As progressives, we can view President-Elect Obama's emerging economic team in one of two ways. Either he has disappointed us by picking a group of Clinton retreads--the very people who brought us the deregulation that produced the financial collapse; the fiscal conservatives who in the 1990s put budget balance ahead of rebuilding public institutions. Or we can conclude that he has very shrewdly named a team of technically competent centrists so that he can govern as a progressive in pragmatist's clothing--as he moves the political center to the left.My fears of course are of the former, especially with Tim Geithner as SecTreas. He's constrained of course by *not* having Hank Paulson's job right now, and still having to deal with Bush's plans. But to fix this problem both Geithner and the rest of Obama's economic team are going to have to completely change gears.
I just don't see that happening. As Kuttner says, these are the same people that worked to come up with the Gramm-Leach-Bliley Act, the legislation that massively deregulated the financial industry. Clinton signed it into law and it passed with broad bipartisan support in both houses of Congress.
To his credit, Geithner has been a voice for more regulation. But nobody's talking about repealing GLB, which should be among the first of the major consequences the financial sector should have to accept for taking trillions of taxpayer dollars in corporate welfare.
Still, Kuttner has more confidence than I do.
We'll see, indeed. Radical, earthshaking action will be needed to save our economy from depression over the next several months. Will Obama's team, as Obama has said, "do what will be necessary" to save the US economy?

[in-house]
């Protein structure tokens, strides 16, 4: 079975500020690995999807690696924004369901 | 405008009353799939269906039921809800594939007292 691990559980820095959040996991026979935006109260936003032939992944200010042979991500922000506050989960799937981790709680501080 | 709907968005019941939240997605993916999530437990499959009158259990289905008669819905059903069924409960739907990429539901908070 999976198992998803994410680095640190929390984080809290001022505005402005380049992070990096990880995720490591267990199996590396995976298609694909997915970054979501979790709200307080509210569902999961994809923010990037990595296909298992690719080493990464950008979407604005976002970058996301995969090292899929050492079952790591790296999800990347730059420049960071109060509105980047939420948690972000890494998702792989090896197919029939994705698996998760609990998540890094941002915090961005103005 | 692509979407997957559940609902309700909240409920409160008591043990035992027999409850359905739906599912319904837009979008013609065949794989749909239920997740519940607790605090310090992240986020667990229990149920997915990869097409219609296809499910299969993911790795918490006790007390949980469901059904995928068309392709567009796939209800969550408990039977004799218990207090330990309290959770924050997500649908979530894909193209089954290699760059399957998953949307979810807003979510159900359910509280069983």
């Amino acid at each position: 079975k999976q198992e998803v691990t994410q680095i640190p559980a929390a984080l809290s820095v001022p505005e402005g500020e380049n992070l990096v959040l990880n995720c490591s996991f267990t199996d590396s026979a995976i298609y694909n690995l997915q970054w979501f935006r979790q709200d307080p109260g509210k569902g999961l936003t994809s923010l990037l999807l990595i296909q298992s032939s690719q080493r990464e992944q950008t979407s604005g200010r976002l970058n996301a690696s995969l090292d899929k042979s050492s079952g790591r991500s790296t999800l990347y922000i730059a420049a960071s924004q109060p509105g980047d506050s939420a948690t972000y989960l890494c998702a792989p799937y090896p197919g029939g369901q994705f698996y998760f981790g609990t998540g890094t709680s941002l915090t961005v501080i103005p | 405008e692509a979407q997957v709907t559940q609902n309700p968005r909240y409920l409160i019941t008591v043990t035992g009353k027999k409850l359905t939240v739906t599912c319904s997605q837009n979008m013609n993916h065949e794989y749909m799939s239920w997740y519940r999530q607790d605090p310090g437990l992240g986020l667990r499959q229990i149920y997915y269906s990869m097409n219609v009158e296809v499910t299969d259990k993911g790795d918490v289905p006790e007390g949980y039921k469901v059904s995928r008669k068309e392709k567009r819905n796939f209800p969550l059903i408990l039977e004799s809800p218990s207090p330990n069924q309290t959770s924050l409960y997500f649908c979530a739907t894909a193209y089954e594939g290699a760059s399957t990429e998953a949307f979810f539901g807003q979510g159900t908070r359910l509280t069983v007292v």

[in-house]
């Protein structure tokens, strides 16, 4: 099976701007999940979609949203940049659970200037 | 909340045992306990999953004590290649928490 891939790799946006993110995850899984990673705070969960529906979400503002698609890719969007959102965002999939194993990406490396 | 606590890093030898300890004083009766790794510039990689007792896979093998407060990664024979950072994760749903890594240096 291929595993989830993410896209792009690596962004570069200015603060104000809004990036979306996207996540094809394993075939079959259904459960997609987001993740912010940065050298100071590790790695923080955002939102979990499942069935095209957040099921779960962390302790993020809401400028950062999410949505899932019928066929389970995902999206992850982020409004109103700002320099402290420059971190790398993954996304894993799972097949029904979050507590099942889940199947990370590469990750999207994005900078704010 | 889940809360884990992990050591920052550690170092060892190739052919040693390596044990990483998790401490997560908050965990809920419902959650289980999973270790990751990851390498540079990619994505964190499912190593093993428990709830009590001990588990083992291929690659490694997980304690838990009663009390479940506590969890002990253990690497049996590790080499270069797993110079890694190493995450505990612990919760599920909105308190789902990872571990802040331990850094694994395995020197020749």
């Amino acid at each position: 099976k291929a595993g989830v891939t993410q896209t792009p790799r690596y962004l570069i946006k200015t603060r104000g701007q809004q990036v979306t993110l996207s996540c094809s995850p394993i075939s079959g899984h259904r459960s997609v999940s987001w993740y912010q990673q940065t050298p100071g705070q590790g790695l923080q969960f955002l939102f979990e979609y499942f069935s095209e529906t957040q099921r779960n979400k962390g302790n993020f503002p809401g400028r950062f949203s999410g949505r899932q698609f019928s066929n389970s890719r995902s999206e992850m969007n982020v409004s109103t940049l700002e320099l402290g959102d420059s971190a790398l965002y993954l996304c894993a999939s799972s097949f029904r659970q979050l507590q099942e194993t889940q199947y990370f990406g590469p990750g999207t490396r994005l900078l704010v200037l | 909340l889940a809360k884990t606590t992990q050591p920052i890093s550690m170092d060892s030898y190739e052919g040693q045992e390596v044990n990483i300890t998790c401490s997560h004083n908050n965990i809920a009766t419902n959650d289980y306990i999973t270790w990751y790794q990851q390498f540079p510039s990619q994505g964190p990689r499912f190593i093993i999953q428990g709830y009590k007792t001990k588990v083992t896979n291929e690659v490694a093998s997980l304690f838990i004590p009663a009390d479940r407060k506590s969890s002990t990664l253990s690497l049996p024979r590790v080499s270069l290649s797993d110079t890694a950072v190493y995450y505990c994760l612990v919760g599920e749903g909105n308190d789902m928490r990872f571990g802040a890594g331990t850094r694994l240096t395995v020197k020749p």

In fairness, adults are not merely tools of their patrons. In recent months, Larry Summers has disagreed with Rubin on the scale of the needed stimulus. Tim Geithner is for far more regulation than Rubin. Jason Furman, though suggested by Rubin for his campaign post of economic policy director, actually spent more of his career working for Joseph Stiglitz than for Robert Rubin. Peter Orszag has done a fine job as director of the Congressional Budget Office, and is not averse to large scale public spending.
Obama is the president, and he will do what he deems necessary. In my writings during the campaign, I sometimes found myself second-guessing Obama's strategy--and he invariably turned out to be smarter than I was.
Obama is also famous for listening to a wide variety of views. Others among his senior staff, such as legislative director Phil Schiliro, are further to the left. But this economic team will have influence--in posing options, playing the role of gatekeeper, writing position papers, and serving as an echo chamber of each other's advice.
Obama is intelligent enough to reach his own conclusions, and they are likely to produce far more heartburn for conservative Republicans than for those who worked so hard to elect him. But it would be helpful if his senior economic team included even one person who was not a member of the same centrist club - a Joseph Stiglitz, a Jamie Galbraith, a Jared Bernstein or a Sheila Bair. We shall soon see whether the most interesting team of rivals in the Obama White House will be the president and his own economic advisers.
I'm still not so sure. Obama will have to pleasantly surprise me.